Grouped thematically, the commentary to each rule provides 1) a description of the rule and its intended meaning 2) the provenance and history of the rule 3) the practical effect of the rule with reference to previous case law and jurisprudence and 4) a comparative look at conceptual and practical differences between each rule. Focusing specifically on how the rules of the LCIA differ from those of the ICC and the UNCITRAL, this title emphasises the international nature of the LCIA and provides the only dedicated reference to the Rules.
- Harry N. Scheiber & David D. Caron, Preface
- Seoung-Yong Hong & Jon M. Van Dyke, Introduction
- David D. Caron, Climate Change, Sea Level Rise and the Coming Uncertainty in Oceanic Boundaries: A Proposal to Avoid Conflict
- Clive Schofield, The Trouble with Islands: The Definition and Role of Islands and Rocks in Maritime Boundary Delimitation
- Jon M. Van Dyke, Disputes Over Islands and Maritime Boundaries in East Asia
- Ji Guoxing, Sino-Japanese Jurisdictional Delimitation in East China Sea: Approaches to Dispute Settlement
- Masahiro Miyoshi, Some Thoughts on Maritime Boundary Delimitation
- Seokwoo Lee, Intertemporal Law, Recent Judgments and Territorial Disputes in Asia
- Kentaro Serita, Some Legal Aspects of Territorial Disputes over Islands
- Yann-huei Song, Okinotorishima: A “Rock” or an “Island”? Recent Maritime Boundary Controversy between Japan and Taiwan/China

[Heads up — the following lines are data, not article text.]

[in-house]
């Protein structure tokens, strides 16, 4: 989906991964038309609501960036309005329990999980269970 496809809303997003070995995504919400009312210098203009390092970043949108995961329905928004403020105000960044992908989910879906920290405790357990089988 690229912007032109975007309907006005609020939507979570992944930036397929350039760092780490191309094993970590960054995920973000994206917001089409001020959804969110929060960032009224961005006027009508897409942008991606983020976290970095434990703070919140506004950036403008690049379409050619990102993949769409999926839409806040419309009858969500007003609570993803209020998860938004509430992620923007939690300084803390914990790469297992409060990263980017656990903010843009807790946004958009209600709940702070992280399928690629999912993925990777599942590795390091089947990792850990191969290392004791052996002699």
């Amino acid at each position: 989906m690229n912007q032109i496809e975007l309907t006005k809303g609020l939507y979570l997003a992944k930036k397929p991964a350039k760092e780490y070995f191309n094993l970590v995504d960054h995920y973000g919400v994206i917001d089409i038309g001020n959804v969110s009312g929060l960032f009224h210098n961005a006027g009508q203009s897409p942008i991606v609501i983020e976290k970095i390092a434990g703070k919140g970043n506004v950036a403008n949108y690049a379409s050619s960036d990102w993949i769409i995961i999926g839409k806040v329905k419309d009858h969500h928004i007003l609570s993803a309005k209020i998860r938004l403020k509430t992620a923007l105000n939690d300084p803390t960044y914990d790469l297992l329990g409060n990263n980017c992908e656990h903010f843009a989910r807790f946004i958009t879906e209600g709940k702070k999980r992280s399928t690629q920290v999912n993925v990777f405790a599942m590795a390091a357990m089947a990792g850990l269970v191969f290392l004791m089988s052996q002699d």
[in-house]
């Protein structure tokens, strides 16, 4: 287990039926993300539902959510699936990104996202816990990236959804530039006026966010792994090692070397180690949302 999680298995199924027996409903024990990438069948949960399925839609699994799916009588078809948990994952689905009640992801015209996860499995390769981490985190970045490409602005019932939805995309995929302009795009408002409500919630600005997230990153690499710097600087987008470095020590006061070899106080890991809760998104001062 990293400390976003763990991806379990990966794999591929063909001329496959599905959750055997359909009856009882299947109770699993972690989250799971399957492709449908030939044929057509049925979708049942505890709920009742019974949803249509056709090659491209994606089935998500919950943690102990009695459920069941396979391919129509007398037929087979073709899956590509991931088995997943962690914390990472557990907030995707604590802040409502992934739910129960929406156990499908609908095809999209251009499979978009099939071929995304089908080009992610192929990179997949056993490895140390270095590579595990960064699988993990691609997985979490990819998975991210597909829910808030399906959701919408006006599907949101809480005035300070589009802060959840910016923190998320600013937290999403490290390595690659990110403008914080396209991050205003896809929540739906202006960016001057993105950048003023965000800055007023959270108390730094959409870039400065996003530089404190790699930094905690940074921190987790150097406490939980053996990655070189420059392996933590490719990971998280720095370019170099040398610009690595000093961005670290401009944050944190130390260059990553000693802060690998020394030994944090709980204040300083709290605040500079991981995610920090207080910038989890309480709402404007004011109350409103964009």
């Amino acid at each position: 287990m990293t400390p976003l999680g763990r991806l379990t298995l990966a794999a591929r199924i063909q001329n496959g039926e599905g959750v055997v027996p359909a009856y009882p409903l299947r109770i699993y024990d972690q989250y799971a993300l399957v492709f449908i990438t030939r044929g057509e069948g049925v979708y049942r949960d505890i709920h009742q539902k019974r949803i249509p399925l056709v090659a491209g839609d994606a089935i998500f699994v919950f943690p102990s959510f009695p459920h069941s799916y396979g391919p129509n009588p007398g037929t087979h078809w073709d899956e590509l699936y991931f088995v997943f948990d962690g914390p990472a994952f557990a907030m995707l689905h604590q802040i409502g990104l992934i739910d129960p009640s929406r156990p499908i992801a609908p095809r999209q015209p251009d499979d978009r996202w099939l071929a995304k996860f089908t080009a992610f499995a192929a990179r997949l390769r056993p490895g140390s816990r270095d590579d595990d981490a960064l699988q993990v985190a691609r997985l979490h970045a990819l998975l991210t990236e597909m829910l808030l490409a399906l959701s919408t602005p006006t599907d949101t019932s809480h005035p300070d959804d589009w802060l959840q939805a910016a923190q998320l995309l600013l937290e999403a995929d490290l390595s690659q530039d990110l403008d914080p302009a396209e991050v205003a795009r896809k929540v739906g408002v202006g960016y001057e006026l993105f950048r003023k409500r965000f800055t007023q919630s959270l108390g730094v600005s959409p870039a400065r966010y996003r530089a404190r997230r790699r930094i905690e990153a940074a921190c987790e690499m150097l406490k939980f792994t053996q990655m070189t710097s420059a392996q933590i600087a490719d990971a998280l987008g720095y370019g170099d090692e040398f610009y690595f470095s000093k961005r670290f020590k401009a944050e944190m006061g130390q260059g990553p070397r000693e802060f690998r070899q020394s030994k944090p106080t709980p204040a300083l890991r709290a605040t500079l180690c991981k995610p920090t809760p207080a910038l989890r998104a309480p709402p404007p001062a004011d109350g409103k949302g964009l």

- Ted L. McDorman, Canada-U.S. International Ocean Law Relations in the North Pacific: Disputes, Agreements and Cooperation
- Richard J. McLaughlin, Maritime Boundary Delimitation and Cooperative Management of Transboundary Hydrocarbons in the Ultra-Deepwaters of the Gulf of Mexico
- Marcus Haward, The Law of the Sea Convention and the Antarctic Treaty System: Constraints or Complementarity?
- Helmut Tuerk, The Contribution of the International Tribunal for the Law of the Sea to International Law
- Bernard H. Oxman, The Tomimaru Case: Confiscation and Prompt Release
Wednesday, April 1, 2009
- Tu Thanh Nguyen, Patent Holders' Contractual Restrictions on Downstream Purchasers in the United States and European Union through Quanta Prism
- Deming Liu, Reflections on Lack of a Patent System throughout China's Long History
- Deepthi Elizabeth Kolady & William Lesser, Does Plant Variety Protection Contribute to Crop Productivity? Lessons for Developing Countries from US Wheat Breeding
- Brenda Pamela Mey, China, the "Intellectual Property Black Hole" Hosts the XXIX Olympiad: Measures the People's Republic of China Undertook to Secure the Protection of Olympic-related Intellectual Property Rights
Tuesday, March 31, 2009
- Alex Hinton & Saul Mendlovitz, Introductory Remarks
- Juan E. Méndez, Keynote Address
- Joyce Apsel, On Our Watch: The Genocide Convention and the Deadly, Ongoing Case of Darfur and Sudan
- Roger S. Clark, State Obligations Under the Genocide Convention in Light of the ICJ's Decision in the Case Concerning the Application of the Convention on the Prevention and Punishment of the Crime of Genocide
- Marcelo Raffin, Metaphysics, Politics, Truth: Genocide Practices as a Way of Deploying the Modern Paradigm
- Sheri P. Rosenberg, What's Law Got to Do with It?: The Bosnia v. Serbia Decision's Impact on Reconciliation
- William A. Schabas, Genocide Law in a Time of Transition: Recent Developments in the Law of Genocide
- John Goodman, Myths of Globalisation: Power, Legitimacy and Sovereignty
- Nina Khouri, Bird Flu, TRIPS, and the Customary International Law Doctrine of Necessity
- Tony Angelo & Ping Xiong, Free Trade Agreement between the Government of the Peoples Republic of China and the Government of New Zealand
- Sunita Patel, Superior Orders and Detainee Abuse in Iraq